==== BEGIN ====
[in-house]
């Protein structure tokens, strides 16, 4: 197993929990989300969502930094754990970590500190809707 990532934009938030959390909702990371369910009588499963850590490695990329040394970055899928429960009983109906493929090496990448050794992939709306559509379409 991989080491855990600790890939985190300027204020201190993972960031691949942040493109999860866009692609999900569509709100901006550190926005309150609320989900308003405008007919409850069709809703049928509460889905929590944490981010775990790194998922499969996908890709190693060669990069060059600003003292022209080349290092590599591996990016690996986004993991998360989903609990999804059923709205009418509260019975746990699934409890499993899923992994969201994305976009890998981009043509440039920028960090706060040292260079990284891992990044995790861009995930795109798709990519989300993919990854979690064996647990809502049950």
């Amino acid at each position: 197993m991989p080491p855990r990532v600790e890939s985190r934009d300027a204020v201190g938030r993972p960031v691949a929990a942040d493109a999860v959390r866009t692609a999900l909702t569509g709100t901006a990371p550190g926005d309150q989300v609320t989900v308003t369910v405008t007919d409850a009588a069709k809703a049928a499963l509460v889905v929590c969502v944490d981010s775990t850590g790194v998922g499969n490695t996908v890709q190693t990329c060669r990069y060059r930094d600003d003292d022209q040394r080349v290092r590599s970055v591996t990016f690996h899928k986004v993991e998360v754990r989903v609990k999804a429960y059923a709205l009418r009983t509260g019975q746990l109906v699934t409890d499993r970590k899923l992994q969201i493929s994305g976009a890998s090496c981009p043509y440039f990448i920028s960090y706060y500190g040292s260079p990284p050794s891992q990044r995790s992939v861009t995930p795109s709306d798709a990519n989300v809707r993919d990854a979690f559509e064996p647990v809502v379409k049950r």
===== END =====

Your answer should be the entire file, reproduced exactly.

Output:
[in-house]
């Protein structure tokens, strides 16, 4: 197993929990989300969502930094754990970590500190809707 990532934009938030959390909702990371369910009588499963850590490695990329040394970055899928429960009983109906493929090496990448050794992939709306559509379409 991989080491855990600790890939985190300027204020201190993972960031691949942040493109999860866009692609999900569509709100901006550190926005309150609320989900308003405008007919409850069709809703049928509460889905929590944490981010775990790194998922499969996908890709190693060669990069060059600003003292022209080349290092590599591996990016690996986004993991998360989903609990999804059923709205009418509260019975746990699934409890499993899923992994969201994305976009890998981009043509440039920028960090706060040292260079990284891992990044995790861009995930795109798709990519989300993919990854979690064996647990809502049950």
């Amino acid at each position: 197993m991989p080491p855990r990532v600790e890939s985190r934009d300027a204020v201190g938030r993972p960031v691949a929990a942040d493109a999860v959390r866009t692609a999900l909702t569509g709100t901006a990371p550190g926005d309150q989300v609320t989900v308003t369910v405008t007919d409850a009588a069709k809703a049928a499963l509460v889905v929590c969502v944490d981010s775990t850590g790194v998922g499969n490695t996908v890709q190693t990329c060669r990069y060059r930094d600003d003292d022209q040394r080349v290092r590599s970055v591996t990016f690996h899928k986004v993991e998360v754990r989903v609990k999804a429960y059923a709205l009418r009983t509260g019975q746990l109906v699934t409890d499993r970590k899923l992994q969201i493929s994305g976009a890998s090496c981009p043509y440039f990448i920028s960090y706060y500190g040292s260079p990284p050794s891992q990044r995790s992939v861009t995930p795109s709306d798709a990519n989300v809707r993919d990854a979690f559509e064996p647990v809502v379409k049950r």